Other opponents include environmental organisations, which have rallied against the project, being labelled so-called eco-terrorists in Canada's Counter-terrorism Strategy. Other political leaders have rejected the proposal and all three other political parties, including the opposition, have vowed to reverse the decision if elected in 2015. However, it remains to be proven that this is also little more than lip service.

Questioning democracy

According to the Merriam-Webster dictionary, a democracy is defined as "a government in which the supreme power is vested in the people and exercised by them". Harper and his cabinet have forgotten how this concept serves as the underpinning of Canadian society. By prioritising the interests of the wealthy few, the government is undermining democratic values. It is, in a sense, a form of political suicide, in such an unabashed casting aside of public opinion; however, a move which may hold no real repercussions.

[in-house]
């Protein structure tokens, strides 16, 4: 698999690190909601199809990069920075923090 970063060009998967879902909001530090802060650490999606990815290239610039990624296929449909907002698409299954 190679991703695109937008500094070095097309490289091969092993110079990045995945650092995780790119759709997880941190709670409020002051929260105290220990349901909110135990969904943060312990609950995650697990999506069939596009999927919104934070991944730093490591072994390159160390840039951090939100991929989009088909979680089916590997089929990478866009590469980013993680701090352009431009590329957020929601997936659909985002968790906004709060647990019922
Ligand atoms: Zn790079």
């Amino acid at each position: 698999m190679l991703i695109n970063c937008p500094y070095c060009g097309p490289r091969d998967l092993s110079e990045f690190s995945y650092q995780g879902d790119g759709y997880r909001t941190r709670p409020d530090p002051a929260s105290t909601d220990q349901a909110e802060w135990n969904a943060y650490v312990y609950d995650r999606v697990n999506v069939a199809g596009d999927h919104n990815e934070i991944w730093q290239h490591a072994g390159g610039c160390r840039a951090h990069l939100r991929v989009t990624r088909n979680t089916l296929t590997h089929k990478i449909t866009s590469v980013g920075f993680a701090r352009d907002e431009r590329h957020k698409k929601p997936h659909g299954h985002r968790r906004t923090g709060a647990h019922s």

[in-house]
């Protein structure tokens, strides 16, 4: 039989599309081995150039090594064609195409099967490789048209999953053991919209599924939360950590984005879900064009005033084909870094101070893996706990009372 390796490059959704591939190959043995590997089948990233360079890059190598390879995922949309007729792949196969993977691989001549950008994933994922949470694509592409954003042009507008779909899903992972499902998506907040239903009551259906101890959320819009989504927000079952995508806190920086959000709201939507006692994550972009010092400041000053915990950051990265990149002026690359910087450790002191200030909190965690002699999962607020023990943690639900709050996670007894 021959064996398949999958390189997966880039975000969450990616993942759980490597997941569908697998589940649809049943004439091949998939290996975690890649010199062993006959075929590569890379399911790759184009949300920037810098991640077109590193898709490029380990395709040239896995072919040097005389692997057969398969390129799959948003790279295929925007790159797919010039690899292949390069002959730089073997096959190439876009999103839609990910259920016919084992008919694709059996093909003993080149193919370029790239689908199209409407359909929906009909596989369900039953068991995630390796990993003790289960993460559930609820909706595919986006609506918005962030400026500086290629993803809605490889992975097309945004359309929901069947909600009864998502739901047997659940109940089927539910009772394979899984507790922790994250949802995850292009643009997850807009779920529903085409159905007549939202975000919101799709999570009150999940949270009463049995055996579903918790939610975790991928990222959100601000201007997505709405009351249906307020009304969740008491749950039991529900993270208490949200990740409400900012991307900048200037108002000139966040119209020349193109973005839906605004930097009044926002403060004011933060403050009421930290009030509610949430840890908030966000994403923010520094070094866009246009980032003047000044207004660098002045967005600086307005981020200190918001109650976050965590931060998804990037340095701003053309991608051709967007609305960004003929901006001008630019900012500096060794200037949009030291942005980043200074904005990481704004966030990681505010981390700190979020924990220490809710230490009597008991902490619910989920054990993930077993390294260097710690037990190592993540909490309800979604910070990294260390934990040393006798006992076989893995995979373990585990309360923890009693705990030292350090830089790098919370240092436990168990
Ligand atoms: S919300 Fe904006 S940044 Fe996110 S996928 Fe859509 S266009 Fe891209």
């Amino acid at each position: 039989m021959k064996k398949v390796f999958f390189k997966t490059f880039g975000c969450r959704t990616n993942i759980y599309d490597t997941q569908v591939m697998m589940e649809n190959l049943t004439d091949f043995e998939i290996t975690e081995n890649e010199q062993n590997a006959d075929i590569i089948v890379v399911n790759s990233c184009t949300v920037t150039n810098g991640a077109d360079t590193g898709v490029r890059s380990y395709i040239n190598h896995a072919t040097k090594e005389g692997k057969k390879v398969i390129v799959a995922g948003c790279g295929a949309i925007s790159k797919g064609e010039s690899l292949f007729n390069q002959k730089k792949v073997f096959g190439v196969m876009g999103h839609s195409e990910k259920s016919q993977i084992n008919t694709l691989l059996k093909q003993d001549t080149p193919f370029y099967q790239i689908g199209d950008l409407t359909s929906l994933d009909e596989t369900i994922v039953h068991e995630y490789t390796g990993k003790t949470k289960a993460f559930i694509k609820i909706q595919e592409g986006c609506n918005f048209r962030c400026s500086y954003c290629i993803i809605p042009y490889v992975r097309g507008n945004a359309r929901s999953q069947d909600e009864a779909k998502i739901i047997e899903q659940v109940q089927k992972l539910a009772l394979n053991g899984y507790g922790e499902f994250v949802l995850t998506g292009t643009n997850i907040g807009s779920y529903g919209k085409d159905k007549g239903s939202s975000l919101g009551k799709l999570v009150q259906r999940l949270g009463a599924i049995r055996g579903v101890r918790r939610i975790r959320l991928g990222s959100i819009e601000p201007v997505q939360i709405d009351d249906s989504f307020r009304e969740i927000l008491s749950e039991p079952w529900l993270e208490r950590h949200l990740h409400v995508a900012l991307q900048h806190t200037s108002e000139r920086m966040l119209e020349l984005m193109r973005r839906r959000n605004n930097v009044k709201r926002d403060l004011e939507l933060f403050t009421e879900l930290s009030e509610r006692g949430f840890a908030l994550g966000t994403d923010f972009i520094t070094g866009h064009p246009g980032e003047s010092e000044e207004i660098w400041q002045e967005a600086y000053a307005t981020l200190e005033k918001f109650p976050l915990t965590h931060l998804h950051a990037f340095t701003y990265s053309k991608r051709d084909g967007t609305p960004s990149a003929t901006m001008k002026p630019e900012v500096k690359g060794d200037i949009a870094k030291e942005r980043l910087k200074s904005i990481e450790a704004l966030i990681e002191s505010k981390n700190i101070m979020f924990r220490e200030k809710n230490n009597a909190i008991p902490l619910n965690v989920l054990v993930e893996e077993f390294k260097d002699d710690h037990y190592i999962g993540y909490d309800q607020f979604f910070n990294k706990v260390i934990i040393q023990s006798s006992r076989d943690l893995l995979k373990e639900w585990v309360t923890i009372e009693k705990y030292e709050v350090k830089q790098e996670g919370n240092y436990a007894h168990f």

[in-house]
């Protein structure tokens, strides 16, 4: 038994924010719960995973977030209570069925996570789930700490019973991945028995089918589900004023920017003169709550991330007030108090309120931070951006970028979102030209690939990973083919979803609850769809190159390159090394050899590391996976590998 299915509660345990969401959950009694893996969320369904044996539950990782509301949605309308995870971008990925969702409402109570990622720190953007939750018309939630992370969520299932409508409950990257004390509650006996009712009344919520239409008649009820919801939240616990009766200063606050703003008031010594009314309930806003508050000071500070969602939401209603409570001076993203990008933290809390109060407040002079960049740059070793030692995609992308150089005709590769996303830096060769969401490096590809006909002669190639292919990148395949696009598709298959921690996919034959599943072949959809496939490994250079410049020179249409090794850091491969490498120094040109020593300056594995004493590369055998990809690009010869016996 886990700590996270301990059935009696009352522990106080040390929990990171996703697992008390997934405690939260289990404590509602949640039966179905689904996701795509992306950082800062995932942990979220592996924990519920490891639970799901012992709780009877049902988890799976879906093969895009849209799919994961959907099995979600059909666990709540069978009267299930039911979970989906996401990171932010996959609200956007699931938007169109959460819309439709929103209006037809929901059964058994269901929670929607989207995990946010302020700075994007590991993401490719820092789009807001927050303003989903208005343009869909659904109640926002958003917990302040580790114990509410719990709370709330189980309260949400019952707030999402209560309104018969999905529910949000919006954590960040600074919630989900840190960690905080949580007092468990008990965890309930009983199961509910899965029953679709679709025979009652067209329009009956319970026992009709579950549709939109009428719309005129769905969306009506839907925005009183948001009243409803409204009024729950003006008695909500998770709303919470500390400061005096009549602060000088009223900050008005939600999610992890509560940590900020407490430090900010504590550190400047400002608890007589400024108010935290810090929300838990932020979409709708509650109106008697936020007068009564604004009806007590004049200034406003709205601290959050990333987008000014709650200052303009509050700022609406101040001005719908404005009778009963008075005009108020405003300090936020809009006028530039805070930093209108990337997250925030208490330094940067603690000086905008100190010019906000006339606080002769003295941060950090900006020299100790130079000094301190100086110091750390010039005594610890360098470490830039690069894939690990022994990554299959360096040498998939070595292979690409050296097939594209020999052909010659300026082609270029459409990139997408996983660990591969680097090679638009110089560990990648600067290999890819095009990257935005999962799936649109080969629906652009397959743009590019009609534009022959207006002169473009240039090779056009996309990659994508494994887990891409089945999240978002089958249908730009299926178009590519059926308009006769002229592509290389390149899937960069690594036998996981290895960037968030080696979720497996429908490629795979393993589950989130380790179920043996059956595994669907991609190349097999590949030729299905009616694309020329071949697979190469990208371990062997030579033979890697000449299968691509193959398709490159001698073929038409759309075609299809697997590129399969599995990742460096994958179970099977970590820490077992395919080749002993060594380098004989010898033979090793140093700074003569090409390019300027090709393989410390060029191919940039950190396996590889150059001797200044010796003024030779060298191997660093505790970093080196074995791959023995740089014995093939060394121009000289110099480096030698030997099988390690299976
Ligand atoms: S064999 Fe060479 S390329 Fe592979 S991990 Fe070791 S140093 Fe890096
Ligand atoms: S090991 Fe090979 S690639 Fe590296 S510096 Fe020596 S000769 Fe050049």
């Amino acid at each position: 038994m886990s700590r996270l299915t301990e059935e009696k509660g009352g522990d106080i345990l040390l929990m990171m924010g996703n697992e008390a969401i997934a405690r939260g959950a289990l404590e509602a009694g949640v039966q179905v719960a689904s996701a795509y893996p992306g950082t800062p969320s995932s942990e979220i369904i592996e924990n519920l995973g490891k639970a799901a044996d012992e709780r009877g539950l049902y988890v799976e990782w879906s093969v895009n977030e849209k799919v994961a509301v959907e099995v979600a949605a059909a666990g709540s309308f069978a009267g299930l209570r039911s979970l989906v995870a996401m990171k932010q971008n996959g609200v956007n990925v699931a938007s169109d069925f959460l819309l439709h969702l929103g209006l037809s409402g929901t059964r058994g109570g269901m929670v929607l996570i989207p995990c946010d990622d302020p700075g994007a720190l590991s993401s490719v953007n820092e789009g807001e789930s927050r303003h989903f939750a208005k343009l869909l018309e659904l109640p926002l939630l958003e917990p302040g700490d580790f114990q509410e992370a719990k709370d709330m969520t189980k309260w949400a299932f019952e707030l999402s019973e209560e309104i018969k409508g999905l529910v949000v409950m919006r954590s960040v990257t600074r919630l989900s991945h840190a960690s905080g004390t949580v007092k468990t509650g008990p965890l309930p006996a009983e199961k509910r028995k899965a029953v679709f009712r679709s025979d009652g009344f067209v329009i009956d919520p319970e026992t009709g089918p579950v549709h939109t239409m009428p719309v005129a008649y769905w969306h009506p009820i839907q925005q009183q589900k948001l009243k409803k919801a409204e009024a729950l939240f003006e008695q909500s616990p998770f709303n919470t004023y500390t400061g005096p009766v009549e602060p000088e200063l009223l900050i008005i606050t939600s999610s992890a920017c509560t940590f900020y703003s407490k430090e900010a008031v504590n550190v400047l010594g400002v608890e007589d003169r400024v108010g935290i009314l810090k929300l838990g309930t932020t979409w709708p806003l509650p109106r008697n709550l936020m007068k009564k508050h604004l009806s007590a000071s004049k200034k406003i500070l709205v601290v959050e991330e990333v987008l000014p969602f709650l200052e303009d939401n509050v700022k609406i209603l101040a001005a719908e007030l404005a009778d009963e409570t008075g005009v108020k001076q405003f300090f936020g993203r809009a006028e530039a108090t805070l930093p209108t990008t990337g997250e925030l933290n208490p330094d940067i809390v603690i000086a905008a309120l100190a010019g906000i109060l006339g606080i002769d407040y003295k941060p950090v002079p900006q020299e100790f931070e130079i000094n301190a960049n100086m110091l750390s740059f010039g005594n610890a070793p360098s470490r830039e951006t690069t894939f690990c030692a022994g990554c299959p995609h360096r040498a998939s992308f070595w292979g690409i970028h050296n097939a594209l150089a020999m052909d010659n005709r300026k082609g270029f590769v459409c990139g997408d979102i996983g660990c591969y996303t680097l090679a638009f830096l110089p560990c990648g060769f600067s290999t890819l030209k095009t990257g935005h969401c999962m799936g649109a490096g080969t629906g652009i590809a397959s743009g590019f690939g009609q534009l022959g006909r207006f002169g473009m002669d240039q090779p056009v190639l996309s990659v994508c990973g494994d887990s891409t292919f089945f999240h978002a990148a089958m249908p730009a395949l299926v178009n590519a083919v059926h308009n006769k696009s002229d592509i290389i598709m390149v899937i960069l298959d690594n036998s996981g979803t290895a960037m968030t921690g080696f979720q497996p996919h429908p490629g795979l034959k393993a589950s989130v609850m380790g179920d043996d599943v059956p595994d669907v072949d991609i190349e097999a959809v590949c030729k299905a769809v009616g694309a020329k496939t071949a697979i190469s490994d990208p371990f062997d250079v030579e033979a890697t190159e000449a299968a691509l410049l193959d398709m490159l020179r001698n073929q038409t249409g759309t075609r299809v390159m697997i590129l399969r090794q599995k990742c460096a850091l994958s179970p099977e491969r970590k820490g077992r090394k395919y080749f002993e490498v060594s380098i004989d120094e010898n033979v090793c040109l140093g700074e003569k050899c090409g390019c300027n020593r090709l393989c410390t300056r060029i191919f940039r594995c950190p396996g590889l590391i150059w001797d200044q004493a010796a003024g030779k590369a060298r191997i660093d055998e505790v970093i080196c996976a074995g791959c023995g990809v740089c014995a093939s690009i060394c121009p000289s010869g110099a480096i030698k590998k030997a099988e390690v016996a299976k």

Canada is often touted as a beacon of democracy to countries around the world, an example of good governance practices to be emulated and admired. However, how can Canada fill such a role if the government refuses to harken the voices of its own people? Instead of being exemplary, it is left appearing as little more than a hypocrite.

Kait Bolongaro is a journalist, photographer and a Master's student of Journalism and Political Science. Her research interests include politics, environmental issues, migration and education.

Follow her on Twitter: @kbolongaro

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The views expressed in this article are the author's own and do not necessarily reflect Al Jazeera's editorial policy.